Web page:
×

Uh-oh, it looks like your Internet Explorer is out of date.

For a better shopping experience, please upgrade now.

Investment Leadership: A Guide to Best Practices / Edition 1
     

Investment Leadership: A Guide to Best Practices / Edition 1

5.0 1
by Jim Ware, Beth Michaels, Dale Primer
 

ISBN-10: 0471453331

ISBN-13: 9780471453338

Pub. Date: 10/17/2003

Publisher: Wiley

A comprehensive guide to best practices within the investment industry
Investment Leadership provides readers with the tools to understand the leadership factors that contribute to sustainable growth; diagnose their firm's culture and understand why it is important; and replicate best practices from leading firms. With the help of diagnostic tools, practical

Overview

A comprehensive guide to best practices within the investment industry
Investment Leadership provides readers with the tools to understand the leadership factors that contribute to sustainable growth; diagnose their firm's culture and understand why it is important; and replicate best practices from leading firms. With the help of diagnostic tools, practical advice from industry leaders, and real-life case studies, this book sets out to explain what is wrong with the status quo and reveal the secrets of long-term success in the investment industry.
James W. Ware, CFA, currently works as a consultant to money managers. He is the coauthor of The Leadership Genius of George W. Bush (0-471-42006-9). Beth Michaels has worked with many organizations, including Chevrolet Motors and the McDonald's Corporation. Dale Primer has worked with business executives from more than 700 individual businesses in over eighty-five separate industries.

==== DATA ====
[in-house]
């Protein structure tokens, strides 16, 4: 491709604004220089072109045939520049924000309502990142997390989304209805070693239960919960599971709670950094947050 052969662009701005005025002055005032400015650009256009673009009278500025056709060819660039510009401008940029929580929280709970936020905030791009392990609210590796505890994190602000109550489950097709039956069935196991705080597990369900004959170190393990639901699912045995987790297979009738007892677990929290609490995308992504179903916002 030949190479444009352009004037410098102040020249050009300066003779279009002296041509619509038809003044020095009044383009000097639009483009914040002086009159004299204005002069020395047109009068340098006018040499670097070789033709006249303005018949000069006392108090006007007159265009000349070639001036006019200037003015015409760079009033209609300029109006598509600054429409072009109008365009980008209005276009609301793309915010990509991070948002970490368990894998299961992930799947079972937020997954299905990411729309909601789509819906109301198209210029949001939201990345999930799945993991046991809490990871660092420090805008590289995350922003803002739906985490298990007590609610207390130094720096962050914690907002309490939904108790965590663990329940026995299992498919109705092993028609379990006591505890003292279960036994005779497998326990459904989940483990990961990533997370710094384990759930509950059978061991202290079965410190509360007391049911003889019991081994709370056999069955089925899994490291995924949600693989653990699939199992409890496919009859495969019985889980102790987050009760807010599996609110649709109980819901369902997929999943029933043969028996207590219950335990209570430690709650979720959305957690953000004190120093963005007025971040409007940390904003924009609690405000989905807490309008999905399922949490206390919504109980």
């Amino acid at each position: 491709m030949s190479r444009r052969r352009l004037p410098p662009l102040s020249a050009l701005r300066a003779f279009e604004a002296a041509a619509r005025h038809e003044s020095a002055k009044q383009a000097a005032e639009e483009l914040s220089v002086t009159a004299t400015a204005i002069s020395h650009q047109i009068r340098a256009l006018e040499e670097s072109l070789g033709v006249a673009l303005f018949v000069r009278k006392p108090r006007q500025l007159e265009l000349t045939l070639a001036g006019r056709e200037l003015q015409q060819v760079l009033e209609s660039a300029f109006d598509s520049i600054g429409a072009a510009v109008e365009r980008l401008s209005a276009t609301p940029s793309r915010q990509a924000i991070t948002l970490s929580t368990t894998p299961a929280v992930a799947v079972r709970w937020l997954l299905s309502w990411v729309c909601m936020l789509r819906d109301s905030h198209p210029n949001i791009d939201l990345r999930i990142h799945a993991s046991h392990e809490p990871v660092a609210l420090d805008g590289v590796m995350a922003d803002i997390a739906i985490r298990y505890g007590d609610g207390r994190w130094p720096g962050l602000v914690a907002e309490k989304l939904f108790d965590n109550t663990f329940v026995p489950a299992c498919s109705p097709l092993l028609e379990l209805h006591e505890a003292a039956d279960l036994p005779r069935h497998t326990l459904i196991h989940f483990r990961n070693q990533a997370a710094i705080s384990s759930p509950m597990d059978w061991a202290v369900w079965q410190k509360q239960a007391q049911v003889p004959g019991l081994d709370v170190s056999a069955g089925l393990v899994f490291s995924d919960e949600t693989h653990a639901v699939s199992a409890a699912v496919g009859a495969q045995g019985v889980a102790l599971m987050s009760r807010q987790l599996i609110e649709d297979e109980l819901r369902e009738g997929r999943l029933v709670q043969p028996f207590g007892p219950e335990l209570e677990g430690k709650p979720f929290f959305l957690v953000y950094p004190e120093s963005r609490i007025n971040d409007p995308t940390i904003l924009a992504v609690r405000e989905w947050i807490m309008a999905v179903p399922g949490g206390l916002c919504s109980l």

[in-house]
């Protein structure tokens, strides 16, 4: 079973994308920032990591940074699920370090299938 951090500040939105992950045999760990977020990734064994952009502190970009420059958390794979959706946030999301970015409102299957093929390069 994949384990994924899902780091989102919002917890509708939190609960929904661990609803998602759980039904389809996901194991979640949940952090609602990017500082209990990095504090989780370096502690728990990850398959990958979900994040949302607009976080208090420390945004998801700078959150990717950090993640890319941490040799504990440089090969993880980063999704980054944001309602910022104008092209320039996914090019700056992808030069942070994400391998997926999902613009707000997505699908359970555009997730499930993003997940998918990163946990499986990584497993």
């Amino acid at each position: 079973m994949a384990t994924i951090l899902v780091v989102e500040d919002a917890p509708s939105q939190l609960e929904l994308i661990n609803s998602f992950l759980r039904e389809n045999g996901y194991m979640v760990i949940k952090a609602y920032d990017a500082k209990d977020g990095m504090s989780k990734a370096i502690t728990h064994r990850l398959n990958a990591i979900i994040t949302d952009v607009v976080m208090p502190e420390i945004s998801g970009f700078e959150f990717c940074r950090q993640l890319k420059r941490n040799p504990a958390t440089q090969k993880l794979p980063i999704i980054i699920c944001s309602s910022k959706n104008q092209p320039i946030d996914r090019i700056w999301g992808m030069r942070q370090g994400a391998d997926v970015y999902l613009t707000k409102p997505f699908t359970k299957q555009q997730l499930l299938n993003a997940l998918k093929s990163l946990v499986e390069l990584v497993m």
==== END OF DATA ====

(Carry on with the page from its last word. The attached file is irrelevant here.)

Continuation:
Product Details

ISBN-13:
9780471453338
Publisher:
Wiley
Publication date:
10/17/2003
Series:
Wiley Finance Series , #203
Pages:
352
Product dimensions:
6.20(w) x 9.48(h) x 1.18(d)

Related Subjects

Table of Contents

PART ONE: Foundation Pieces: Cornerstones of Long-Term Success.

CHAPTER 1: Leadership and Culture in the Investment Industry.

CHAPTER 2: Core Values.

CHAPTER 3: Vision: Where Are We Going?

CHAPTER 4: Strong Cultures.

PART TWO: Assessment Tools: Putting Numbers to the Soft Stuff.

CHAPTER 5: Leader Types.

CHAPTER 6: Measuring Culture.

CHAPTER 7: Diagnosing Culture by Measuring Values.

CHAPTER 8: Leadership and Trust.

PART THREE: Getting Practical: Specific Tools for Improvement.

CHAPTER 9: Ambitious Goals and Implementation.

CHAPTER 10: The Innovative Culture.

CHAPTER 11: Compensation and Ownership.

CHAPTER 12: Homegrown Leadership.

PART FOUR: Putting It All Together: Case Study.

CHAPTER 13: The Best of the Best: Ariel Capital.

CHAPTER 14: Continuous Improvement.

PART FIVE: Other Audiences.

CHAPTER 15: Consultant’s View..

CHAPTER 16: Stock Picker’s Corner: Rounding up the Un-Usual Suspects.

NOTES.

INDEX.

Customer Reviews

Average Review:

Post to your social network

     

Most Helpful Customer Reviews

See all customer reviews

Investment Leadership: A Guide to Best Practices 5 out of 5 based on 0 ratings. 1 reviews.
Guest More than 1 year ago
Investment firms confront a world of change. Yet many of them have managerial cultures that are ill suited for that confrontation. Author Jim Ware, writing with Beth Michaels and Dale Primer, exposes 10 myths of investment firm management, and shows managers what it takes to build a strong, successful management culture. The authors seem generous and humble, drawing examples from and crediting the work of numerous management authorities. The book does not break new ground, but rather it summarizes, compiles and restates what has been said elsewhere. The authors¿ approach is frank, straightforward and anecdotal. Their focus on the book¿s target market - investment firm managers - is tight and unvarying. Only in the last chapter do they stray from that focus, restating a number of criteria that investors might use to evaluate stocks on the basis of corporate culture. One suspects that the authors might have included this chapter at the urging of an editor eager to expand, if only incrementally, the readership for the book. If so, we believe the editor should have been content with how precisely the book serves its intended audience.